It’s never too soon to predict the next presidential election. Just 698 days from the 2020 election, Kris Abbot has given us the latest “Sportsbook” odds on the dozens of potential candidates actually winning the race. For the sake of brevity, I am “only” going to list the top 54 contenders, in order. Why stop at 54? Because you will love who the odds makers have slotted into the 54th position. And before some of these names strike you as preposterous, remember that this time four years ago, a certain New York real estate tycoon may have been outside the top 54.

Before I give you the list, let’s note a few themes of the early polls.

First, while President Trump remains the individual favorite to win the race, the Democratic Party is favored to win the race. What does that mean? It means that while Trump has the highest individual chance of election, there is a greater chance that whoever emerges from the Democratic primaries will unseat him.

Second, Rep. Beto O’Rourke (TX) and Sen. Kamala Harris (CA) are co-favorites among Democrats, according to the current betting odds. O’Rourke helped inspire a shifting electorate in Texas that saw record numbers come out for the midterm elections, but at the end of the day, Ted Cruz won by a slim 51-48 percent margin. O’Rourke’s popularity, though, has thrust him into the national spotlight as he and Harris are now the two front-runners to represent the Democratic Party in 2020.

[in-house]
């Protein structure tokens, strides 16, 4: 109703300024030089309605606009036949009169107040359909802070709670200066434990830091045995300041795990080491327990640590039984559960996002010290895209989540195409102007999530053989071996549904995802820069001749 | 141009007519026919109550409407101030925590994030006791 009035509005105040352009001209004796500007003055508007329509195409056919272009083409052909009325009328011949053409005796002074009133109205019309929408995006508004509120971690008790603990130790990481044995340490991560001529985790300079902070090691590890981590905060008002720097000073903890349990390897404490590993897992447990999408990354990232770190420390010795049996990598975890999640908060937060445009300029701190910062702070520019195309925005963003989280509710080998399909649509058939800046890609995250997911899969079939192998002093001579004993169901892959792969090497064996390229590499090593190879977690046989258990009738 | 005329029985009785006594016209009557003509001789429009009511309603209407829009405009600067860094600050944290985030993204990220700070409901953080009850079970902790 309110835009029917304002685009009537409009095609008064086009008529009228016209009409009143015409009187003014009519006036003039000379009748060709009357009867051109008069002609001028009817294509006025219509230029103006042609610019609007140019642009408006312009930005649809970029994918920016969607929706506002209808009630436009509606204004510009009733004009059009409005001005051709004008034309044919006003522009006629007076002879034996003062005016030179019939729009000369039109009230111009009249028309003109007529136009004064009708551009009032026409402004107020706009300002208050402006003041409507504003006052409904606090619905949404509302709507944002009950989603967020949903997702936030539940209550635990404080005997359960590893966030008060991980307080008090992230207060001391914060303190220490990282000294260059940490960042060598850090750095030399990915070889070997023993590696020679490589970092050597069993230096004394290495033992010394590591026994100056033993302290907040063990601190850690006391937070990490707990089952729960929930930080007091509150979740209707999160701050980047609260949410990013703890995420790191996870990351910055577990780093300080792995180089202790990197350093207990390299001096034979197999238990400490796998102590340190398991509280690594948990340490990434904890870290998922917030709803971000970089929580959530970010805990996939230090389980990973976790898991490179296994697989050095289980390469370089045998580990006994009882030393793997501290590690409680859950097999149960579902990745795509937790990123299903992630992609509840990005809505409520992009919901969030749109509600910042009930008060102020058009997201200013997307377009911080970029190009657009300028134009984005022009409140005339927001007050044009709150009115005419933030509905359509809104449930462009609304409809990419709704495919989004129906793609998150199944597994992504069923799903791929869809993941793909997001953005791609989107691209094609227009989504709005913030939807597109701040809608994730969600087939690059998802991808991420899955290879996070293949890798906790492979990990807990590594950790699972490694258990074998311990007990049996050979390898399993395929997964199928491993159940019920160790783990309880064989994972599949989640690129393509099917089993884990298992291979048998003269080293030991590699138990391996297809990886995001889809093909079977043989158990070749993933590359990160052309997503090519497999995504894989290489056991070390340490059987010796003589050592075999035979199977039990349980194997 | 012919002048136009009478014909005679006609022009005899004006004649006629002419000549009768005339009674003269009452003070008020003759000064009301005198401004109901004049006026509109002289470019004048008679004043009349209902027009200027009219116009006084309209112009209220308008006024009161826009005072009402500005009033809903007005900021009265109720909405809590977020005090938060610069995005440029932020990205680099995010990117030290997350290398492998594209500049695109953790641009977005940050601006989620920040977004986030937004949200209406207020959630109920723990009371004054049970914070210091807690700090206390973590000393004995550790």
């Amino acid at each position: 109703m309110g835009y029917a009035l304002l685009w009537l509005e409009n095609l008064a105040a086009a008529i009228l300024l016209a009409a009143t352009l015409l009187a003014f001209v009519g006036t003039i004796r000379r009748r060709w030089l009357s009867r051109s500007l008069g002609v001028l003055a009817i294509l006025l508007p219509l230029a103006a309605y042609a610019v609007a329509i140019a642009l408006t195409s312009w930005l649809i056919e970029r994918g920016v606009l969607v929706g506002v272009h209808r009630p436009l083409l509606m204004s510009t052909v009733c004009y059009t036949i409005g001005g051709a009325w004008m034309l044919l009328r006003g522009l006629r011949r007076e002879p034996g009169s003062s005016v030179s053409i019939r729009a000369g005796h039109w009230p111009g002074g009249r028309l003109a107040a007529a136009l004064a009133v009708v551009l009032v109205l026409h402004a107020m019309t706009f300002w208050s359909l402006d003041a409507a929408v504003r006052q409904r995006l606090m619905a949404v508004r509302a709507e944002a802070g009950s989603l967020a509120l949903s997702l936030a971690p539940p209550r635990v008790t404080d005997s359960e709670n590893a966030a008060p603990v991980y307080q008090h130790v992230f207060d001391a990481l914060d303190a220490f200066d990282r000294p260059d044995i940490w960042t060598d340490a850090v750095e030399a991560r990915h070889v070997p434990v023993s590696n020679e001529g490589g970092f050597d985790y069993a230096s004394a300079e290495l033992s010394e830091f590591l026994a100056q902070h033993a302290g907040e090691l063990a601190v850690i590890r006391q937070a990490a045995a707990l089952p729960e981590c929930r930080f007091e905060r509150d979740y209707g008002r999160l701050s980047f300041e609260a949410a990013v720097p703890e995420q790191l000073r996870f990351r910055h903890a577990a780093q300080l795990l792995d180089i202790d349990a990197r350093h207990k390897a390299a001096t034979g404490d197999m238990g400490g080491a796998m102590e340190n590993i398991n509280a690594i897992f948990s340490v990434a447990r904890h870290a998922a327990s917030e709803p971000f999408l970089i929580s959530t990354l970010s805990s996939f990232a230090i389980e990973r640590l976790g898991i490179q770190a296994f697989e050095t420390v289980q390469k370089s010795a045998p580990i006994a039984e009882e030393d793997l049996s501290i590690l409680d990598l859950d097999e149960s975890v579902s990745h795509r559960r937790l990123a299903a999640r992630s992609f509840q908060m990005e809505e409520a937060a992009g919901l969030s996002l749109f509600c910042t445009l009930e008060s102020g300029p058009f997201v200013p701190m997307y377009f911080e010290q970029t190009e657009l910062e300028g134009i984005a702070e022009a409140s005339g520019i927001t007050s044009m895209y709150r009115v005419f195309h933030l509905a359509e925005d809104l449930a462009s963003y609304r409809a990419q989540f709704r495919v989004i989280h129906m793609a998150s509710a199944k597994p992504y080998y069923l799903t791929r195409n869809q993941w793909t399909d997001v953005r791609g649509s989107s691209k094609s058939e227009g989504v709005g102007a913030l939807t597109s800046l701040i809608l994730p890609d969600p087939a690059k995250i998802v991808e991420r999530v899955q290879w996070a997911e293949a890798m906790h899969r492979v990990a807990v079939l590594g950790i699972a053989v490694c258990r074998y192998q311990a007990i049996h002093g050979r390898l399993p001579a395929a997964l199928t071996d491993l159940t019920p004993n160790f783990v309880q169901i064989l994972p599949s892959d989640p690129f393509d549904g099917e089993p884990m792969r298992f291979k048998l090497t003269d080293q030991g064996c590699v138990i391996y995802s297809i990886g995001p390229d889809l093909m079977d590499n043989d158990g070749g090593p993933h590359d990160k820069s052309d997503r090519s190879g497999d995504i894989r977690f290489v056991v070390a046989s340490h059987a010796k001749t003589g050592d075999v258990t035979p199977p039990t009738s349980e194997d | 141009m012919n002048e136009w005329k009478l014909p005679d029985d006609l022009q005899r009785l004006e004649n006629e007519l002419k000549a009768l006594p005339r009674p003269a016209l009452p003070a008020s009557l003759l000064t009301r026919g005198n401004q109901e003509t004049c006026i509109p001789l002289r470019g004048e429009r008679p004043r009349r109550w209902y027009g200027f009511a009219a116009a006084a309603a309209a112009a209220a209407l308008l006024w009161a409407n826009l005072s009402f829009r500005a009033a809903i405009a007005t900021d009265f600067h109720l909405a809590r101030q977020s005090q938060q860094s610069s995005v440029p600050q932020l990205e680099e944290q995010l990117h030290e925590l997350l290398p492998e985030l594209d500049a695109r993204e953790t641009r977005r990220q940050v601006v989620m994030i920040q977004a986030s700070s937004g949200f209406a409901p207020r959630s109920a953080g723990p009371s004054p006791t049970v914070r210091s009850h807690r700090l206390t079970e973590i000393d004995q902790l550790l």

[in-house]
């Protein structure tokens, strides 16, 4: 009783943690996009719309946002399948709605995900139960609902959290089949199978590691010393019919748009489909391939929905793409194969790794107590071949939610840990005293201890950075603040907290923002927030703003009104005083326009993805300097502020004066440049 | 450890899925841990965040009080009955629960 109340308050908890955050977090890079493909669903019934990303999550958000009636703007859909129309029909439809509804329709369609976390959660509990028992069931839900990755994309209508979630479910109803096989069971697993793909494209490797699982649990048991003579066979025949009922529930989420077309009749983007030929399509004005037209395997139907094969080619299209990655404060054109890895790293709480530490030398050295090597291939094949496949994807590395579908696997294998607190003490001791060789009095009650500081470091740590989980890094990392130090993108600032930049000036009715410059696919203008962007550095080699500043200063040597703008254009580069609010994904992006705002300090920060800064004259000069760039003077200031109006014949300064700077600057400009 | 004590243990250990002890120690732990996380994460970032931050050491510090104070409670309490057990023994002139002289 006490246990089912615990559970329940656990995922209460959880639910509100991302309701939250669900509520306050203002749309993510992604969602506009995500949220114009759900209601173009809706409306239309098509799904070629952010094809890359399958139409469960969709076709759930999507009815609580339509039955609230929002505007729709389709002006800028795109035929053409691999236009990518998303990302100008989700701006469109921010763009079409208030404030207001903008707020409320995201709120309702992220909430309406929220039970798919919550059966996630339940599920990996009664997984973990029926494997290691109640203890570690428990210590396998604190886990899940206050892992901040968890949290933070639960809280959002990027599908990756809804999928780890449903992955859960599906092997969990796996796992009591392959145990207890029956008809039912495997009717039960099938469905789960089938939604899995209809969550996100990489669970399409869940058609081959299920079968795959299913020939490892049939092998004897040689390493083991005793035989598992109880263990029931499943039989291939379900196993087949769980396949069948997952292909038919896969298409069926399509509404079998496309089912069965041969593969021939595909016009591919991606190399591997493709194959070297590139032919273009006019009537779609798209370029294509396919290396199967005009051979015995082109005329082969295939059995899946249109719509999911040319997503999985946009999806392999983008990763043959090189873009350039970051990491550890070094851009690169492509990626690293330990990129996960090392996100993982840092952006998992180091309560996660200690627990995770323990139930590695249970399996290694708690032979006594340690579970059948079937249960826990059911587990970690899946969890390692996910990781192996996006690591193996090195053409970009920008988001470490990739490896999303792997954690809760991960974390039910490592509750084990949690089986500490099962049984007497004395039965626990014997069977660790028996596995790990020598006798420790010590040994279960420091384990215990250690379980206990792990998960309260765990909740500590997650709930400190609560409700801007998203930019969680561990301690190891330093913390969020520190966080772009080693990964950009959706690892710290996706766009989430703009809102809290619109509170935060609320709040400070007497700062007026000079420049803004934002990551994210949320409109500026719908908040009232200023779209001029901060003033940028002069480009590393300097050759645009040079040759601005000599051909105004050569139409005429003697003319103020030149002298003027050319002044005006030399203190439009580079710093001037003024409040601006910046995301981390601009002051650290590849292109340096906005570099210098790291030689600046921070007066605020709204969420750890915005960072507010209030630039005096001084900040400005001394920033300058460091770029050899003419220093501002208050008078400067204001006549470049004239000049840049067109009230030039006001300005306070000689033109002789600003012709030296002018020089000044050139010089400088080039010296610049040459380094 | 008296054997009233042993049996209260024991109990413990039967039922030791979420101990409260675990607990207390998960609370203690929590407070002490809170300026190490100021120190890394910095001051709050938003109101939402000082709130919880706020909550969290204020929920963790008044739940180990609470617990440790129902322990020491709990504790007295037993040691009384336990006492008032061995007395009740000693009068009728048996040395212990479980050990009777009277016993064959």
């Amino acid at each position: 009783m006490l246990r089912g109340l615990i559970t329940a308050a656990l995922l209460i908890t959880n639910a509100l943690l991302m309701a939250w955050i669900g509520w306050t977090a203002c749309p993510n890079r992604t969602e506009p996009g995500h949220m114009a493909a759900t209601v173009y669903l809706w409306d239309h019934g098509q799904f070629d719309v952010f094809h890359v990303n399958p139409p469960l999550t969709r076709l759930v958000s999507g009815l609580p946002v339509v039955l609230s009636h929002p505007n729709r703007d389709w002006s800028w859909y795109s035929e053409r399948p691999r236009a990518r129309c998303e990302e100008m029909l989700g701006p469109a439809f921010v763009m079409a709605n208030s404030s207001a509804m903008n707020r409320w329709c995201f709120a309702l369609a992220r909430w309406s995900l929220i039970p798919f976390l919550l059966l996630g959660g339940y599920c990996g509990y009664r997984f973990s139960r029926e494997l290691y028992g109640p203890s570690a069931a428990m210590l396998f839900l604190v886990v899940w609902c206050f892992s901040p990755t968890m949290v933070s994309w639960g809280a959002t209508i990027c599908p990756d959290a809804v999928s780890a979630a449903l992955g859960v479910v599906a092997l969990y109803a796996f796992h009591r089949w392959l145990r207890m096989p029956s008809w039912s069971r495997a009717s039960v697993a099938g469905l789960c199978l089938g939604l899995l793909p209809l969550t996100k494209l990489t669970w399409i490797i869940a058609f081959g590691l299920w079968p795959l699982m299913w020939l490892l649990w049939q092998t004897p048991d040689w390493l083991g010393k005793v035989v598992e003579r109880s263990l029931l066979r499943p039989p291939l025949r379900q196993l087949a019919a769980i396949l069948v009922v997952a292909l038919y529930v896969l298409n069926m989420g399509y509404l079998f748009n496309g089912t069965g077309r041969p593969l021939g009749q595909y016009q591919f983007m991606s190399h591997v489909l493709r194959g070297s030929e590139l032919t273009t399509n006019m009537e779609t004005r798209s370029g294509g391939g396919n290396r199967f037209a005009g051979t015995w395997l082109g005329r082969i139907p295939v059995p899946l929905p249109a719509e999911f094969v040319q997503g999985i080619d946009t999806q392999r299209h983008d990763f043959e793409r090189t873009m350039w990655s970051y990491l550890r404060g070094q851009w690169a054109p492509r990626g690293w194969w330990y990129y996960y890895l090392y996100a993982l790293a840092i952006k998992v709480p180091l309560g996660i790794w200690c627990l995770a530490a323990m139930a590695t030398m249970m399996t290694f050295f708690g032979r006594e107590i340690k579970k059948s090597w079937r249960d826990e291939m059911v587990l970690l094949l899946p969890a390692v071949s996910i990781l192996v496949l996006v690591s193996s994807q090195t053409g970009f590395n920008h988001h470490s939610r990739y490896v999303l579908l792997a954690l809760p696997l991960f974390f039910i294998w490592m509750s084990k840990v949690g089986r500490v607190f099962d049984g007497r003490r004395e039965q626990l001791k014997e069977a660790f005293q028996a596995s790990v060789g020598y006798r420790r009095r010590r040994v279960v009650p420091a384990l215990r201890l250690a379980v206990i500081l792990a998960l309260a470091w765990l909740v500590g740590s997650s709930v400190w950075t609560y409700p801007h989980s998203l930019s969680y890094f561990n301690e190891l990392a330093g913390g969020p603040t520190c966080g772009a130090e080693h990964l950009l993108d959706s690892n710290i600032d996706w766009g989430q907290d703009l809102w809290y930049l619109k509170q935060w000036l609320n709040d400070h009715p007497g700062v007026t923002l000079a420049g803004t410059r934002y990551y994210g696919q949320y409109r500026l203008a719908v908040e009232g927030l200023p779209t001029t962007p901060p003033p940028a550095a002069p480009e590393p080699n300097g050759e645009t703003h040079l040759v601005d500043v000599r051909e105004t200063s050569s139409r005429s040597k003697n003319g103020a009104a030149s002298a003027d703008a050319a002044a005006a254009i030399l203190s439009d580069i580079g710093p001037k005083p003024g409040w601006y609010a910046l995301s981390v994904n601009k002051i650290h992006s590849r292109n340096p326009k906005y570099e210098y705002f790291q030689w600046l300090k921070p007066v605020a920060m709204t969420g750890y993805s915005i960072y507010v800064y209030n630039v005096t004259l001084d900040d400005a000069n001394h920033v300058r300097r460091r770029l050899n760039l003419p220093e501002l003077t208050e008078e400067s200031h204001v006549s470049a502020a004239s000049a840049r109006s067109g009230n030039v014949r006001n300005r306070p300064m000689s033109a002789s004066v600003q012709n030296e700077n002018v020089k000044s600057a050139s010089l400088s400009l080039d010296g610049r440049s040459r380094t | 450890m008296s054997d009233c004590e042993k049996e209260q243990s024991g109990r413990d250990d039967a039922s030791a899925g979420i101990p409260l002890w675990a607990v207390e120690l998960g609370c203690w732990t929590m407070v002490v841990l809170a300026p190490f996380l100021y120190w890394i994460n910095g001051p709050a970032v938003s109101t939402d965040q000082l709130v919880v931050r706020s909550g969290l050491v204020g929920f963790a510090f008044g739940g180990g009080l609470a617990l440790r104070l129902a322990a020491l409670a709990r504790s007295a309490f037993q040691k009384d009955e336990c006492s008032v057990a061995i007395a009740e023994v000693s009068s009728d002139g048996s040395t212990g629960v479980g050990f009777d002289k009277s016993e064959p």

Third, celebrity candidate groundswell has slowed. With Trump emerging from the world of real estate and reality TV, there was early support for potential candidates such as Oprah Winfrey, Dwayne “The Rock” Johnson, or Mark Cuban. While they are still remote possibilities, the bet is that the pendulum has swung toward more traditional candidates going forward.

Let’s get started with the top ten. These are the most likely winners of the 2020 presidential election, in order from best odds to least. Again, you will love #54!

1. Donald Trump
2. Beto O’Rourke
3. Kamala Harris
4. Bernie Sanders
5. Joe Biden
6. Elizabeth Warren
7. Mike Pence
8. Cory Booker
9. Kirsten Gillibrand
10. Oprah Winfrey

Here are your next ten . . .

11. Michelle Obama
12. Dwayne “The Rock” Johnson
13. Michael Avenatti
14. Nikki Haley
15. Andrew Cuomo
16. John Kasich
17. Mitch Landrieu
18. Paul Ryan
19. Julian Castro
20. Chris Murphy